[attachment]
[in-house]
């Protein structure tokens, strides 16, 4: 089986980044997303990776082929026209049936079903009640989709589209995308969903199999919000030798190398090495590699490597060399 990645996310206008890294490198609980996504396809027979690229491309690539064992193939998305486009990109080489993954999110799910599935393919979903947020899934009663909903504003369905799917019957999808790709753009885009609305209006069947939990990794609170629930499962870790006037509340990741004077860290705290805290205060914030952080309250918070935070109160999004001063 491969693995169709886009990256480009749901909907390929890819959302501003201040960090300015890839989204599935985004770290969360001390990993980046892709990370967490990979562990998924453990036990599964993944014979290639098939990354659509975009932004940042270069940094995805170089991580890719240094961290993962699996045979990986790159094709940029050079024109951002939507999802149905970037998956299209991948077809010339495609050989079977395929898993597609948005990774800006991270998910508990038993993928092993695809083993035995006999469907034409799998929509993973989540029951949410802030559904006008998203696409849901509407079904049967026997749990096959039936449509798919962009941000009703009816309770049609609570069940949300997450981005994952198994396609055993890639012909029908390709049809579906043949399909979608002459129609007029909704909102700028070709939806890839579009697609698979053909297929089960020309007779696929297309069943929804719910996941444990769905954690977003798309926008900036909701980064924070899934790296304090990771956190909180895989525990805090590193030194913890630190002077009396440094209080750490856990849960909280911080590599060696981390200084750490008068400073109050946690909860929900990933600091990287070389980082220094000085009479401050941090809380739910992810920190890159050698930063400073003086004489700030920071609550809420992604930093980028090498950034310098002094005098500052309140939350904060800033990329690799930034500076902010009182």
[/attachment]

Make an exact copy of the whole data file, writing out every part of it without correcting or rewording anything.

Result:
[in-house]
């Protein structure tokens, strides 16, 4: 089986980044997303990776082929026209049936079903009640989709589209995308969903199999919000030798190398090495590699490597060399 990645996310206008890294490198609980996504396809027979690229491309690539064992193939998305486009990109080489993954999110799910599935393919979903947020899934009663909903504003369905799917019957999808790709753009885009609305209006069947939990990794609170629930499962870790006037509340990741004077860290705290805290205060914030952080309250918070935070109160999004001063 491969693995169709886009990256480009749901909907390929890819959302501003201040960090300015890839989204599935985004770290969360001390990993980046892709990370967490990979562990998924453990036990599964993944014979290639098939990354659509975009932004940042270069940094995805170089991580890719240094961290993962699996045979990986790159094709940029050079024109951002939507999802149905970037998956299209991948077809010339495609050989079977395929898993597609948005990774800006991270998910508990038993993928092993695809083993035995006999469907034409799998929509993973989540029951949410802030559904006008998203696409849901509407079904049967026997749990096959039936449509798919962009941000009703009816309770049609609570069940949300997450981005994952198994396609055993890639012909029908390709049809579906043949399909979608002459129609007029909704909102700028070709939806890839579009697609698979053909297929089960020309007779696929297309069943929804719910996941444990769905954690977003798309926008900036909701980064924070899934790296304090990771956190909180895989525990805090590193030194913890630190002077009396440094209080750490856990849960909280911080590599060696981390200084750490008068400073109050946690909860929900990933600091990287070389980082220094000085009479401050941090809380739910992810920190890159050698930063400073003086004489700030920071609550809420992604930093980028090498950034310098002094005098500052309140939350904060800033990329690799930034500076902010009182």